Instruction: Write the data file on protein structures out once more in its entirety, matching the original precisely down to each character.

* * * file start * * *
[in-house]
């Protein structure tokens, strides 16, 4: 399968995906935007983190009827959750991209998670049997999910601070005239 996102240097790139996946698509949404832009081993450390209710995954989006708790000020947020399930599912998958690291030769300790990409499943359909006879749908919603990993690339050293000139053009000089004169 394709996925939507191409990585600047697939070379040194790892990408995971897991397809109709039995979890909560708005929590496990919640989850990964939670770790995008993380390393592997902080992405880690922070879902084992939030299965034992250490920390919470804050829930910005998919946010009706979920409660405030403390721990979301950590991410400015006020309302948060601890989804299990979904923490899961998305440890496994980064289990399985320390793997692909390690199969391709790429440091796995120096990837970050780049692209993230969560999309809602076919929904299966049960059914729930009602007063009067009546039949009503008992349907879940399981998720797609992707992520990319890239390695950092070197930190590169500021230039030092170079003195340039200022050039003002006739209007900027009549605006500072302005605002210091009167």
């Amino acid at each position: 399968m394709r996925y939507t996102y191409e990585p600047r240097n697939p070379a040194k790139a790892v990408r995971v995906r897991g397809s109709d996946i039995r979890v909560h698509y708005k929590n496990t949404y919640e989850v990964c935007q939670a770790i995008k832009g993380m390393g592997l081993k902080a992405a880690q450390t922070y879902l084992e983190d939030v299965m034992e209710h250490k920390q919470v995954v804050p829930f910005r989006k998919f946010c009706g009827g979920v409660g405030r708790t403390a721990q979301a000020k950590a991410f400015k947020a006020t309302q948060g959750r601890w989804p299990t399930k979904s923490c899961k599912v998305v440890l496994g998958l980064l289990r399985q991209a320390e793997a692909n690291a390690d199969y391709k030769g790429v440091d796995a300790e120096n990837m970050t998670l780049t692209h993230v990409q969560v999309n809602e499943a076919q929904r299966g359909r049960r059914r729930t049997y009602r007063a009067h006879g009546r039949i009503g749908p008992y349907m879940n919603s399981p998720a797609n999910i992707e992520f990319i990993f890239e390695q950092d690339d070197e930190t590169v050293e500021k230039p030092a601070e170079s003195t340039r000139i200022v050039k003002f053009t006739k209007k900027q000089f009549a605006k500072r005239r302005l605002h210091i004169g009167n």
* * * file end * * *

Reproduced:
[in-house]
């Protein structure tokens, strides 16, 4: 399968995906935007983190009827959750991209998670049997999910601070005239 996102240097790139996946698509949404832009081993450390209710995954989006708790000020947020399930599912998958690291030769300790990409499943359909006879749908919603990993690339050293000139053009000089004169 394709996925939507191409990585600047697939070379040194790892990408995971897991397809109709039995979890909560708005929590496990919640989850990964939670770790995008993380390393592997902080992405880690922070879902084992939030299965034992250490920390919470804050829930910005998919946010009706979920409660405030403390721990979301950590991410400015006020309302948060601890989804299990979904923490899961998305440890496994980064289990399985320390793997692909390690199969391709790429440091796995120096990837970050780049692209993230969560999309809602076919929904299966049960059914729930009602007063009067009546039949009503008992349907879940399981998720797609992707992520990319890239390695950092070197930190590169500021230039030092170079003195340039200022050039003002006739209007900027009549605006500072302005605002210091009167």
């Amino acid at each position: 399968m394709r996925y939507t996102y191409e990585p600047r240097n697939p070379a040194k790139a790892v990408r995971v995906r897991g397809s109709d996946i039995r979890v909560h698509y708005k929590n496990t949404y919640e989850v990964c935007q939670a770790i995008k832009g993380m390393g592997l081993k902080a992405a880690q450390t922070y879902l084992e983190d939030v299965m034992e209710h250490k920390q919470v995954v804050p829930f910005r989006k998919f946010c009706g009827g979920v409660g405030r708790t403390a721990q979301a000020k950590a991410f400015k947020a006020t309302q948060g959750r601890w989804p299990t399930k979904s923490c899961k599912v998305v440890l496994g998958l980064l289990r399985q991209a320390e793997a692909n690291a390690d199969y391709k030769g790429v440091d796995a300790e120096n990837m970050t998670l780049t692209h993230v990409q969560v999309n809602e499943a076919q929904r299966g359909r049960r059914r729930t049997y009602r007063a009067h006879g009546r039949i009503g749908p008992y349907m879940n919603s399981p998720a797609n999910i992707e992520f990319i990993f890239e390695q950092d690339d070197e930190t590169v050293e500021k230039p030092a601070e170079s003195t340039r000139i200022v050039k003002f053009t006739k209007k900027q000089f009549a605006k500072r005239r302005l605002h210091i004169g009167n």